The Court has distinguished "questions of arbitrability" from what it refers to as mere "procedural questions," "which grow out of the dispute and bear on its final disposition." Id. at 84 (quoting John Wiley, 376 U.S. at 557). "They include, for example, issues related to 'waiver, delay,' or 'whether a condition precedent to arbitrability has been fulfilled.'" Reed Elsevier, Inc. ex rel. LexisNexis Div. v. Crockett, 734 F.3d 594, 597 (6th Cir. 2013) (quoting Howsam, 537 U.S. at 84-85). This distinction is not always easy to discern, however, and the question of whether an arbitration clause permits classwide arbitration is a gateway dispute for the courts to decide or a procedural question for an arbitrator is an especially baffling one.

         In Bazzle, a plurality of the Court stated that whether an agreement permits class arbitration was a procedural question for an arbitrator because "it concerns neither the validity of the arbitration clause nor its applicability to the underlying dispute between the parties." 539 U.S. at 452. But the Court subsequently noted the non-binding nature of Bazzle in Stolt-Nielsen S.A. v. AnimalFeeds Int'l Corp., 559 U.S. 662, 680 (2010) ("In fact, however, only the plurality decided [the classwide arbitrability] question."). As the Court described in Stolt-Nielsen, bilateral arbitration allows "parties [to] forgo the procedural rigor and appellate review of the courts in order to realize" benefits like "lower costs, greater efficiency and speed, and the ability to choose expert adjudicators to resolve specialized disputes." Id. at 685. But these benefits are not realized in classwide arbitration, which gives "reason to doubt the parties' mutual consent to resolve disputes through [it]." Id.; see also AT&T Mobility L.L.C. v. Concepcion, 563 U.S. 333, 348 (2011) ("[T]he switch from bilateral to class arbitration sacrifices the principal advantage of arbitration-its informality-and makes the process slower, more costly, and more likely to generate procedural morass than final judgment.").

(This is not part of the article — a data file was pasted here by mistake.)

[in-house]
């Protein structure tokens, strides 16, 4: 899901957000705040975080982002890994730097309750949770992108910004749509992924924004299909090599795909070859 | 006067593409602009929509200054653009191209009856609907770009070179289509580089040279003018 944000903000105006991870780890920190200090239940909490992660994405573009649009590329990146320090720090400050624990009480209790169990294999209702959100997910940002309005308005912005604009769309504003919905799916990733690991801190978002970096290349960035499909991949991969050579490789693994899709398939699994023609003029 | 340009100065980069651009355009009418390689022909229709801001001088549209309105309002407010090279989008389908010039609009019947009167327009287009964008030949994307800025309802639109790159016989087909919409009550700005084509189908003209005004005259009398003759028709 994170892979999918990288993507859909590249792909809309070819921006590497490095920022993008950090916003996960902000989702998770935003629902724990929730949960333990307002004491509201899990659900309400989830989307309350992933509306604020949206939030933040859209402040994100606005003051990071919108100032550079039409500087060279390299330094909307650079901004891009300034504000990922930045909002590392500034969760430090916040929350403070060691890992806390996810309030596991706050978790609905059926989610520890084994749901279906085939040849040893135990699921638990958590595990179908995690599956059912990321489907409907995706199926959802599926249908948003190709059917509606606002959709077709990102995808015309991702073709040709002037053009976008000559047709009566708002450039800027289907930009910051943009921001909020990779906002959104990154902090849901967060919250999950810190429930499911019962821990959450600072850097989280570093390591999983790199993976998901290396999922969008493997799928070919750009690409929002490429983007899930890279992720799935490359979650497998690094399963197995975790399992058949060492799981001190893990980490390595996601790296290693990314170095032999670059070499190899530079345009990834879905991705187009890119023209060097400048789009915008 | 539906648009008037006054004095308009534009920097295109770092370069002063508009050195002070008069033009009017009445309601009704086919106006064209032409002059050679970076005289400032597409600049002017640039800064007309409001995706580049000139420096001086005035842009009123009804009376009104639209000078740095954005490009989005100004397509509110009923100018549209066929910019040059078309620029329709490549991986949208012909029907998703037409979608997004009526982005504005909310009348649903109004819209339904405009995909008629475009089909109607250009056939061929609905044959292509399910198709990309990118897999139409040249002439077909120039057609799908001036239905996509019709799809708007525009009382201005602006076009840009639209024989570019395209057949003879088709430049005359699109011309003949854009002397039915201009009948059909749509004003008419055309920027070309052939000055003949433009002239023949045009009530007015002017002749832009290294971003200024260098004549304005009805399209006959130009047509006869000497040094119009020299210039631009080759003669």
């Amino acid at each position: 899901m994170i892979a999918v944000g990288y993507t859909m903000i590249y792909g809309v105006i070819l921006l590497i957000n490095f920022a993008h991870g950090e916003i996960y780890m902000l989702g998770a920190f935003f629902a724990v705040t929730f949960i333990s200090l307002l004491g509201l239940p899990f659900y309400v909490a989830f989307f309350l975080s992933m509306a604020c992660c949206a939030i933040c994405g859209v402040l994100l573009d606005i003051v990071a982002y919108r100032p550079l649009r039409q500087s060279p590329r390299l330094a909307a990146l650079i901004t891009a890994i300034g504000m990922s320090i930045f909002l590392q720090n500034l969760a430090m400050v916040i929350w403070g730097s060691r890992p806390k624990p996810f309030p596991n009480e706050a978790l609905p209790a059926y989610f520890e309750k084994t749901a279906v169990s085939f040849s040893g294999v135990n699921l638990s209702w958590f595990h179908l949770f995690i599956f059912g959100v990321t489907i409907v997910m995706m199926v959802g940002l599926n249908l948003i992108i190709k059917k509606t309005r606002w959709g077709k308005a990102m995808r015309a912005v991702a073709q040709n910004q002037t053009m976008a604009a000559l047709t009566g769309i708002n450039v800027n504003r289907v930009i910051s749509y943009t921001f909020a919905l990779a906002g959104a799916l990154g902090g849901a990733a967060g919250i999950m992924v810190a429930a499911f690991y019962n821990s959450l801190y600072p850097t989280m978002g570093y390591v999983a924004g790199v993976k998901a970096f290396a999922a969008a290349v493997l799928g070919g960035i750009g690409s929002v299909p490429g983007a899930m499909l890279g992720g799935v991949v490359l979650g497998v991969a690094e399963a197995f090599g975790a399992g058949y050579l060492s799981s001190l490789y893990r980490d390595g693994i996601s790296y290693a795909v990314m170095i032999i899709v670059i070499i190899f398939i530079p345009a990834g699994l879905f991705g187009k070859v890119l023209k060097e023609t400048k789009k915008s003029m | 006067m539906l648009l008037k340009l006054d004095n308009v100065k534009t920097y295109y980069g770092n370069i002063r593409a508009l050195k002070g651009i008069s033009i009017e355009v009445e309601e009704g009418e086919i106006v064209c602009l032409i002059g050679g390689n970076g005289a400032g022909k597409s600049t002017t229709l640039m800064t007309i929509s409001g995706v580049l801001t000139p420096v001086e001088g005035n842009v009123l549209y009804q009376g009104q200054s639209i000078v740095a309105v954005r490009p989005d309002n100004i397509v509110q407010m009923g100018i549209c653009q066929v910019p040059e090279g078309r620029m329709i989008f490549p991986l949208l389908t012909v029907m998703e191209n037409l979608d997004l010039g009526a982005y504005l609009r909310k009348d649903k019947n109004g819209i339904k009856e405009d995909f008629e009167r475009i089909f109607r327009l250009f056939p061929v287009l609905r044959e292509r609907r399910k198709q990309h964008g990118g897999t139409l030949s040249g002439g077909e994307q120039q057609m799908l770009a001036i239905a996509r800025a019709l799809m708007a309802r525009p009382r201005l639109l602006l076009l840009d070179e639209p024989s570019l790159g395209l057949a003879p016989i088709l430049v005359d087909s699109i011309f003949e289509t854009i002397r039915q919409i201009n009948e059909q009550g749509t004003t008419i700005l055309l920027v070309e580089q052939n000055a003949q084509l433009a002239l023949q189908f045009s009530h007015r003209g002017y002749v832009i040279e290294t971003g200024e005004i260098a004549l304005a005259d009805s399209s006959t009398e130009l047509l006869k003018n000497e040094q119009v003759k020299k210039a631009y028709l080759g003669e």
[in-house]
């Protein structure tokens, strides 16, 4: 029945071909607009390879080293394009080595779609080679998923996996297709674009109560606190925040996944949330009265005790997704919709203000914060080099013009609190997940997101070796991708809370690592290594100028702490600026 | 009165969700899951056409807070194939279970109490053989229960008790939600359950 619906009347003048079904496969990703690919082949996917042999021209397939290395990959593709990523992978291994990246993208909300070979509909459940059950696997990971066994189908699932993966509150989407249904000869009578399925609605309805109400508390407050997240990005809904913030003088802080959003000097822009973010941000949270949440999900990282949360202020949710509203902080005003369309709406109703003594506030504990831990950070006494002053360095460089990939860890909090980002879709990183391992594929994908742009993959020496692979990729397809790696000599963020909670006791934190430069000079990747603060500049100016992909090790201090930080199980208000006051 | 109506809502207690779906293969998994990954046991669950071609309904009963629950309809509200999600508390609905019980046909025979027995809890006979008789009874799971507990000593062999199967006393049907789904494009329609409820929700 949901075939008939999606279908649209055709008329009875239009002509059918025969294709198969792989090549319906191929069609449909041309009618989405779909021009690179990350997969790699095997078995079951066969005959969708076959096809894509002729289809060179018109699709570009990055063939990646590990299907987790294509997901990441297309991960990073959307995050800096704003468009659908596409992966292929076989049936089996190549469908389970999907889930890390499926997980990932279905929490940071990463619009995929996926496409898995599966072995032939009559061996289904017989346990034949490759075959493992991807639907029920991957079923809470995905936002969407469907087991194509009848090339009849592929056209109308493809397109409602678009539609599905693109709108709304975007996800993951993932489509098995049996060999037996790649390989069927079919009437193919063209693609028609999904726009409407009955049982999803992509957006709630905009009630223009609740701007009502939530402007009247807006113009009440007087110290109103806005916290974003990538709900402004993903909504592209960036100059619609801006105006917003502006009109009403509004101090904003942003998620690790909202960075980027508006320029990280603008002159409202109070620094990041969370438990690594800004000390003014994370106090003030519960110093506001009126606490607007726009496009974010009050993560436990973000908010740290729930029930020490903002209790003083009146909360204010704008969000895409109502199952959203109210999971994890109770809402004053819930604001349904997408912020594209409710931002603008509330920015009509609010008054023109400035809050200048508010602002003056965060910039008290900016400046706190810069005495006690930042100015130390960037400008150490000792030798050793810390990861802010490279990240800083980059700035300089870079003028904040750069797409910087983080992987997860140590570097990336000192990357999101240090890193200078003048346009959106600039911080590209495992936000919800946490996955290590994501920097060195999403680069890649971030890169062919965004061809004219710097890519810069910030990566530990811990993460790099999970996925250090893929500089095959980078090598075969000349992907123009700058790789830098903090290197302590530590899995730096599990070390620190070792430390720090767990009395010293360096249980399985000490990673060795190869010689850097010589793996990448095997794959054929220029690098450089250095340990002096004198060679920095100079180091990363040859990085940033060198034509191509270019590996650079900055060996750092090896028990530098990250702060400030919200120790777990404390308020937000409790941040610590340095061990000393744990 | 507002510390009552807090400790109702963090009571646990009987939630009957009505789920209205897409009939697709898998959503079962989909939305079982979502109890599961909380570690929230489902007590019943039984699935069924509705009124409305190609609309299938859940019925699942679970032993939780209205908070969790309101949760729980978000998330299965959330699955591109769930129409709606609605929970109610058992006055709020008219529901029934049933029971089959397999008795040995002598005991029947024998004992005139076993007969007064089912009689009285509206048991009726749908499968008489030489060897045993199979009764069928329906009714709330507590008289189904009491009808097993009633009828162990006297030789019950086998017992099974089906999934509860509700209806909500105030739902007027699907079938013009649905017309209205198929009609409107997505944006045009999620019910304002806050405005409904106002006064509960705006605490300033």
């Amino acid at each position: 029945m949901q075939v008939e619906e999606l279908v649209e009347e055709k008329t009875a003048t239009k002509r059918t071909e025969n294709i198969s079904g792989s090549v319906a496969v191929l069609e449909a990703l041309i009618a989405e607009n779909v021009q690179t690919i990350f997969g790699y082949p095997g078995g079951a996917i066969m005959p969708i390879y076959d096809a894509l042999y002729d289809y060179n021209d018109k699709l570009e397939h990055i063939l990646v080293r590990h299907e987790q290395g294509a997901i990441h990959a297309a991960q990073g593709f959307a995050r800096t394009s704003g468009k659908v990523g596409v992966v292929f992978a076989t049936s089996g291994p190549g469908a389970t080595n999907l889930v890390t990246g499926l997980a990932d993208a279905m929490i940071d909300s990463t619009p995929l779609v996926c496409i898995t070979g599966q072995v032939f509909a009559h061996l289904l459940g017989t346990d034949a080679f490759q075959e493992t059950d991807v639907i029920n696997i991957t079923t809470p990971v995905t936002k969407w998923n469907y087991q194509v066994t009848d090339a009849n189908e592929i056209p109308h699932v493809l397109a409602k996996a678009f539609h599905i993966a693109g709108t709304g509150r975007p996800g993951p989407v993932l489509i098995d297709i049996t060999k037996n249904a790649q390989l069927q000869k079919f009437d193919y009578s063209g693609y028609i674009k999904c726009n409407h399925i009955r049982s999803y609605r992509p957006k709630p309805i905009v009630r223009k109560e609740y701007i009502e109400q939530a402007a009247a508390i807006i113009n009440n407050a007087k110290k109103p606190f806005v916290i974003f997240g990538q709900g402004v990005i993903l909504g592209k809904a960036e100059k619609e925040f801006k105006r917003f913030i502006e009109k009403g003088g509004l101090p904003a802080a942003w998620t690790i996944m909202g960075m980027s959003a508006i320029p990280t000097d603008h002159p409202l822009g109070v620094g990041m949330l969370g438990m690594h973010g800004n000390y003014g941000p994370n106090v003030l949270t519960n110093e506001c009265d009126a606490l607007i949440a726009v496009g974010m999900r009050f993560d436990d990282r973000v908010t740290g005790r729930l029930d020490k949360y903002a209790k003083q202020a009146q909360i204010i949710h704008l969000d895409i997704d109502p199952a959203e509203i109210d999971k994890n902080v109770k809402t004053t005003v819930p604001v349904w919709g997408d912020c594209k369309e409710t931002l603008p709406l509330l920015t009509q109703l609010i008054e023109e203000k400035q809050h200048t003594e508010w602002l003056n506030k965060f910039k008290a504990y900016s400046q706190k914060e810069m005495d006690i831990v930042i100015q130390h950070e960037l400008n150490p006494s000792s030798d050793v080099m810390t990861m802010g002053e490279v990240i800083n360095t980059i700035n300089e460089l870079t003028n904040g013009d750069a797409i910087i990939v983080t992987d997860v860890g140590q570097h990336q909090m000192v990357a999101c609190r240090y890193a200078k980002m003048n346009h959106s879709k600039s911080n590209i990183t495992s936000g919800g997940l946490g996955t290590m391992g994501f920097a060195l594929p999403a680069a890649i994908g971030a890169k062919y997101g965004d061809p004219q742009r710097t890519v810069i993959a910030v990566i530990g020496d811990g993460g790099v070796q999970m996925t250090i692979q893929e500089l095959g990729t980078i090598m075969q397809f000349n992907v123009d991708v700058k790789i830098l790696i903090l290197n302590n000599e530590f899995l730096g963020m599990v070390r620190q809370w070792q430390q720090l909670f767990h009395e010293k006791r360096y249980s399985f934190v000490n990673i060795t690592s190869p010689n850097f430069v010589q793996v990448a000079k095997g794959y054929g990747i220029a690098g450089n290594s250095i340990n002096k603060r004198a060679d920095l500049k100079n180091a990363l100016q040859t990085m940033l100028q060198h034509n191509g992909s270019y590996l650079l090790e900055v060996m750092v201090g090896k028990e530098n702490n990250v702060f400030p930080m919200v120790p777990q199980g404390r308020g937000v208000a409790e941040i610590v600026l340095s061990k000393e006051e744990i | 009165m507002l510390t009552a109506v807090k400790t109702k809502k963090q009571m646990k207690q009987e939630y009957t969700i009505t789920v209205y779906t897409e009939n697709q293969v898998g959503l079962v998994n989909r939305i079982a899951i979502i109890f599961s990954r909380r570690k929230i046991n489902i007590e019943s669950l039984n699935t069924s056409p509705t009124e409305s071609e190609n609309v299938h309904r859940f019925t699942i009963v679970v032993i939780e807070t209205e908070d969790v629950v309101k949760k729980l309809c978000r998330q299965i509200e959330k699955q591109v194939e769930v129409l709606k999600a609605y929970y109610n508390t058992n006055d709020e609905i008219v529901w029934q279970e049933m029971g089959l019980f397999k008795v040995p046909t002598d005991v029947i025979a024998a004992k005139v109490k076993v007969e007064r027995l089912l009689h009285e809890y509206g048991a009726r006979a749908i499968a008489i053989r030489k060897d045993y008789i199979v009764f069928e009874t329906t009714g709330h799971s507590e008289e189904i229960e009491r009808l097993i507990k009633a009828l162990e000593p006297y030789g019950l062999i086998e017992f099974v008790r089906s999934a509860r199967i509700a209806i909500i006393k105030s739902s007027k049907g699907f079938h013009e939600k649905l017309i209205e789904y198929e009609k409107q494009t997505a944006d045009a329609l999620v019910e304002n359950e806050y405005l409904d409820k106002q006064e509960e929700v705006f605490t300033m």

Moreover, "[u]nder the Class Rules, 'the presumption of privacy and confidentiality' that applies in many bilateral arbitrations 'shall not apply in class arbitrations,' thus potentially frustrating the parties' assumptions when they agreed to arbitrate." Stolt-Nielsen, 559 U.S. at 686 (citations omitted). The Court also pointed out that the "commercial stakes of class-action arbitration are comparable to those of class-action litigation," but "the scope of judicial review is much more limited." Id. at 686-87 (citing Hall Street Assocs., L.L.C. v. Mattel, Inc., 552 U.S. 576, 588 (2008)). As the Court emphasized in Concepcion, 563 U.S. at 350:

The absence of multilayered review makes it more likely that errors will go uncorrected. Defendants are willing to accept the costs of these errors in arbitration, since their impact is limited to the size of individual disputes, and presumably outweighed by savings from avoiding the courts. But when damages allegedly owed to tens of thousands of potential claimants are aggregated and decided at once, the risk of an error will often become unacceptable. Faced with even a small chance of a devastating loss, defendants will be pressured into settling questionable claims.